There is a thin line that the Ducks would like to believe separates them from the NHL's elite, a line as thin as the crossbar-high, imaginary one they believe Detroit's Johan Franzen crossed when he deflected Pavel Datsyuk's shot into the net.
The goal, which came midway through the third period, and just 35 seconds after the Red Wings had tied the score, was officially the only difference in the Ducks' 4-3 loss that played out in front of a sellout crowd in a playoff atmosphere Wednesday night at the Honda Center.
But in reality, the gap between the last two Stanley Cup champions is starting to look as distant as the Ducks' championship.
While the Red Wings fight through their post-Cup hangover, the Ducks are still fighting themselves. They played with passion and at times played some of their best hockey of the season, but in the end Detroit made the plays it needed.
"We just found a way to lose," Ducks goalie Jean-Sebastien Giguere said. "Teams that play with confidence, they find ways to win. The Red Wings did that tonight. They find ways to win. We don't always do that.
"It's not necessarily about the goals. It's about the fact that we were up 3-2 going into the third. At this time of year, in our own rink, these are the types of games that you need to have at the end of the day."
Dan Cleary, whose speed gave the Ducks fits all night, evened the score when he lost Scott Niedermayer along the boards and fired a shot past Giguere at 9:32 of the third period. Moments later, Franzen's goal put Detroit ahead.
Shooting is a habit for the Red Wings, who lead the league in scoring, even on their days off. The Red Wings spent Tuesday going through training exercises with a SWAT unit in Huntington Beach, where they were armed with pellet guns and split among good guys and bad guys.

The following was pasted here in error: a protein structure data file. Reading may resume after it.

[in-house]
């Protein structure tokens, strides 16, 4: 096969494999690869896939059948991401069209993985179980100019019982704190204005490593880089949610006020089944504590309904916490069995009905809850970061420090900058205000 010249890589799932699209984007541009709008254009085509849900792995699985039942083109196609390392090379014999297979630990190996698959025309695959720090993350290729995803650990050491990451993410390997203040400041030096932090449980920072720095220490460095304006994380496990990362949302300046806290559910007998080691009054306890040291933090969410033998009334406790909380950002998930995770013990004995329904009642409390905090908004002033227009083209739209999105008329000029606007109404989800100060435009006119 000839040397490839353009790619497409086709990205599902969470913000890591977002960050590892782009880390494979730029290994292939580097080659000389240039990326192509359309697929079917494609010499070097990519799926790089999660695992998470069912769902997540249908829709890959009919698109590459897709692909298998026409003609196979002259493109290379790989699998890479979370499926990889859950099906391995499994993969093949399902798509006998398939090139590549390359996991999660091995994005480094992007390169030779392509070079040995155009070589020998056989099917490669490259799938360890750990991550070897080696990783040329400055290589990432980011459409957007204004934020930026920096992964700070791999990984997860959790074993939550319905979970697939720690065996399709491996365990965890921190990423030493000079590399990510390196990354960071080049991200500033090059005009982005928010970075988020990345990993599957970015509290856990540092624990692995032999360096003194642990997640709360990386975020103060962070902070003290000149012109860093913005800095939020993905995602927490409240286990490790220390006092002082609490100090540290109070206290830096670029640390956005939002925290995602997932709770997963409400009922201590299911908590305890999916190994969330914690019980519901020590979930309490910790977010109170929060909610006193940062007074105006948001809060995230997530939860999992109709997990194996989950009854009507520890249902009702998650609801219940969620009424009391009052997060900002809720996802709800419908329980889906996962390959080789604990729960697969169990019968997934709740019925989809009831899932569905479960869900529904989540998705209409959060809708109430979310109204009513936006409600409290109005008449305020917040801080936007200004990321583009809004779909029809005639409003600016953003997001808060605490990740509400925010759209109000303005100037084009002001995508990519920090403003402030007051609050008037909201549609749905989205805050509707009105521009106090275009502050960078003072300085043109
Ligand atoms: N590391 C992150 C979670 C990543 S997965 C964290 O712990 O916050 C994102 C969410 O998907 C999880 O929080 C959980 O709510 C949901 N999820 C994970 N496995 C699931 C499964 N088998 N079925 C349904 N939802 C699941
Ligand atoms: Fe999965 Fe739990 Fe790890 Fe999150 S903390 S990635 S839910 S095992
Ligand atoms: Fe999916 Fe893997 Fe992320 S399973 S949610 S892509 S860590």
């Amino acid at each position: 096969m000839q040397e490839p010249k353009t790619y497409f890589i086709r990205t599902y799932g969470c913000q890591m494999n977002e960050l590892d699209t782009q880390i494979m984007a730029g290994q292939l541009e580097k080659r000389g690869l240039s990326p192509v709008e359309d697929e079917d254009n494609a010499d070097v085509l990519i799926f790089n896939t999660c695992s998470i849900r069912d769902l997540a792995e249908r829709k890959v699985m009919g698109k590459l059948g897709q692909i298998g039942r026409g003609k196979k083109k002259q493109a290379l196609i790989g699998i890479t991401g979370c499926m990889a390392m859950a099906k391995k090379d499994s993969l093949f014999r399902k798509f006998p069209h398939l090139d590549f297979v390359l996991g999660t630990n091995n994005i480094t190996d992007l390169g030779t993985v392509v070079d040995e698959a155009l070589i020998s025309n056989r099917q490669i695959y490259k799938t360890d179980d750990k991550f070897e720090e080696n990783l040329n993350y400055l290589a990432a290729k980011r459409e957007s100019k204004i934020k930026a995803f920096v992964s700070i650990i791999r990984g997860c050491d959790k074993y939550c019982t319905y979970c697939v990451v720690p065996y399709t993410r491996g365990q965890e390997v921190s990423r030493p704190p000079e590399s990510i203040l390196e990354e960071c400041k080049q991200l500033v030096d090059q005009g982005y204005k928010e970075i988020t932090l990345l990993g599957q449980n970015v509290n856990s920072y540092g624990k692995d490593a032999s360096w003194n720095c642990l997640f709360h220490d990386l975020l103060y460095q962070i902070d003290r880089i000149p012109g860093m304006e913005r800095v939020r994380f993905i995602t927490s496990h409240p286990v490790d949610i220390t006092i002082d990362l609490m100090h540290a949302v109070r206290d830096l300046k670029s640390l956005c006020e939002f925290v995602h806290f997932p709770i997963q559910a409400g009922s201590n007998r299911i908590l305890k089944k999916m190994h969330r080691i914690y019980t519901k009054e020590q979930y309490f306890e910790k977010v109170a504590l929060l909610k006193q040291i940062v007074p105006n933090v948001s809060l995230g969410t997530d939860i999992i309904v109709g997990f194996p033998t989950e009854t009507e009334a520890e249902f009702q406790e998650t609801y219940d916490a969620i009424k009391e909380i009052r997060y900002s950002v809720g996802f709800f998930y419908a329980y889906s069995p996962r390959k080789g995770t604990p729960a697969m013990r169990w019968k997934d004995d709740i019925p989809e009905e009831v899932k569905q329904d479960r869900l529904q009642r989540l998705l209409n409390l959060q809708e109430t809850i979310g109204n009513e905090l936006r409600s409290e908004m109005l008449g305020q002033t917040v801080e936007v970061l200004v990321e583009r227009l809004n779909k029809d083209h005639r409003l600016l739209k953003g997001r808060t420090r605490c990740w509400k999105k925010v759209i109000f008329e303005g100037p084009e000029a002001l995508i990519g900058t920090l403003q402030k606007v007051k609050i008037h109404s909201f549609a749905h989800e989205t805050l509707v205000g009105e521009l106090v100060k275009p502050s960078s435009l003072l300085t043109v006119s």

"It was outstanding," said Red Wings Coach Mike Babcock, a frequent target of his players. "No one's dead. If you have enough clothing on, the welts aren't so bad."
Datsyuk, Cleary and right wing Marian Hossa had the Ducks' defense on its heels, and even defenseman Niklas Kronwell's clever stick work turned the Ducks inside out.
But the Ducks' effort got them places early. Ryan Getzlaf evened the score, 1-1, late in the first period and he set up the Ducks' two second-period goals with nifty stick work and precision vision, providing his team a 3-2 lead.
That Getzlaf was at his best against the Red Wings wasn't a surprise. In 20 career games against the Red Wings, including playoffs, Getzlaf has eight goals and 17 assists.
"I don't know if he gets excited when he sees my smiling face or what," said Babcock, the Ducks' coach when the club drafted Getzlaf.
The Ducks, who haven't left Southern California this year, are 3-4-1 since they last boarded a plane. Instead of gathering momentum, the Ducks have gathered more questions as they take to the road for nine of their next 11 games.
"We didn't play anywhere near to the level that's required," Ducks Coach Randy Carlyle said after the Wednesday morning skate. "That's what's frustrating. We're still trying to carve out our identity with this team. What kind of team are we?"
Afterward, he was pleased with way his team played, if not the result.
"We did a lot of positive things out there and it's hard to swallow when you didn't get the job done," he said. "If we play every game like we did tonight, we'll have a lot of success."